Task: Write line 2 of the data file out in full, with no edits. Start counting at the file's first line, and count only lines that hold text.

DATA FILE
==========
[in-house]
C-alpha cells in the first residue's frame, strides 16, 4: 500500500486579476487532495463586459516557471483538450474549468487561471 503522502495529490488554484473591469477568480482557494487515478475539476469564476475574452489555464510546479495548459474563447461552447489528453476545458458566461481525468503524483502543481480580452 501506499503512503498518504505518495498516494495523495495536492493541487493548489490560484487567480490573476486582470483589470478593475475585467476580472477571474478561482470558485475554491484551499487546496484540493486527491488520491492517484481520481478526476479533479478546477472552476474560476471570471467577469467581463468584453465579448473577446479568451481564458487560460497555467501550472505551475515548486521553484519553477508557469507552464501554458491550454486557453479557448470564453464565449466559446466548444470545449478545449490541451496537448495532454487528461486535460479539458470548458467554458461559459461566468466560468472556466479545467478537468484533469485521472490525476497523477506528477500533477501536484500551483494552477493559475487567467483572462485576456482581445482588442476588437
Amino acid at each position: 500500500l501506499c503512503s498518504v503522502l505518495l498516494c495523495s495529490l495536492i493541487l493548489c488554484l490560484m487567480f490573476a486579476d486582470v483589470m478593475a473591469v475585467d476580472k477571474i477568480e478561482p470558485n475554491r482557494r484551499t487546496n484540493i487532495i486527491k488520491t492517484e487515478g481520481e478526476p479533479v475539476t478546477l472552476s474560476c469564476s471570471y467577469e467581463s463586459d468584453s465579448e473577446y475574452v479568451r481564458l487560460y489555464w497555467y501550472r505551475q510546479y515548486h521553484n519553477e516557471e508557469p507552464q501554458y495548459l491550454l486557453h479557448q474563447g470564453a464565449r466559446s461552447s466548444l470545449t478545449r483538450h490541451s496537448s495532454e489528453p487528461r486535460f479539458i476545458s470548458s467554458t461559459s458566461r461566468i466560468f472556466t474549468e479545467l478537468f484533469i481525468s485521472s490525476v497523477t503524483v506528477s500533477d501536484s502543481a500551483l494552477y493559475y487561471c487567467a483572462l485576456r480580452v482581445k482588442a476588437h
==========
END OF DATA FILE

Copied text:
C-alpha cells in the first residue's frame, strides 16, 4: 500500500486579476487532495463586459516557471483538450474549468487561471 503522502495529490488554484473591469477568480482557494487515478475539476469564476475574452489555464510546479495548459474563447461552447489528453476545458458566461481525468503524483502543481480580452 501506499503512503498518504505518495498516494495523495495536492493541487493548489490560484487567480490573476486582470483589470478593475475585467476580472477571474478561482470558485475554491484551499487546496484540493486527491488520491492517484481520481478526476479533479478546477472552476474560476471570471467577469467581463468584453465579448473577446479568451481564458487560460497555467501550472505551475515548486521553484519553477508557469507552464501554458491550454486557453479557448470564453464565449466559446466548444470545449478545449490541451496537448495532454487528461486535460479539458470548458467554458461559459461566468466560468472556466479545467478537468484533469485521472490525476497523477506528477500533477501536484500551483494552477493559475487567467483572462485576456482581445482588442476588437